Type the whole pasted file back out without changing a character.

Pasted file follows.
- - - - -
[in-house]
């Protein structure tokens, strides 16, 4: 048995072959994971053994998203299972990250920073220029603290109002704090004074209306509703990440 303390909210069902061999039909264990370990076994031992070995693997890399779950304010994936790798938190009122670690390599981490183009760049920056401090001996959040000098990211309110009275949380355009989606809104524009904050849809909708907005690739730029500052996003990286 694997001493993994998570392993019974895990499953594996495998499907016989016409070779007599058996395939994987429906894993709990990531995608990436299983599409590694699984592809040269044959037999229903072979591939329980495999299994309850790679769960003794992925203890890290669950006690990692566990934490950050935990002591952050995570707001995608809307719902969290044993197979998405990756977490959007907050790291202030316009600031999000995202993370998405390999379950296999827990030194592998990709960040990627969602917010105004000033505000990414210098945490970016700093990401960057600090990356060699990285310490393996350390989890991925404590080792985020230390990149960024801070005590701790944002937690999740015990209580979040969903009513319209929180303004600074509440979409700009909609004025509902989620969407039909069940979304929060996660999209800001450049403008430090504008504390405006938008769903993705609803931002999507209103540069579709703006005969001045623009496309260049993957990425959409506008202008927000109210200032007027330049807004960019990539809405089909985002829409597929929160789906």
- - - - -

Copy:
[in-house]
């Protein structure tokens, strides 16, 4: 048995072959994971053994998203299972990250920073220029603290109002704090004074209306509703990440 303390909210069902061999039909264990370990076994031992070995693997890399779950304010994936790798938190009122670690390599981490183009760049920056401090001996959040000098990211309110009275949380355009989606809104524009904050849809909708907005690739730029500052996003990286 694997001493993994998570392993019974895990499953594996495998499907016989016409070779007599058996395939994987429906894993709990990531995608990436299983599409590694699984592809040269044959037999229903072979591939329980495999299994309850790679769960003794992925203890890290669950006690990692566990934490950050935990002591952050995570707001995608809307719902969290044993197979998405990756977490959007907050790291202030316009600031999000995202993370998405390999379950296999827990030194592998990709960040990627969602917010105004000033505000990414210098945490970016700093990401960057600090990356060699990285310490393996350390989890991925404590080792985020230390990149960024801070005590701790944002937690999740015990209580979040969903009513319209929180303004600074509440979409700009909609004025509902989620969407039909069940979304929060996660999209800001450049403008430090504008504390405006938008769903993705609803931002999507209103540069579709703006005969001045623009496309260049993957990425959409506008202008927000109210200032007027330049807004960019990539809405089909985002829409597929929160789906």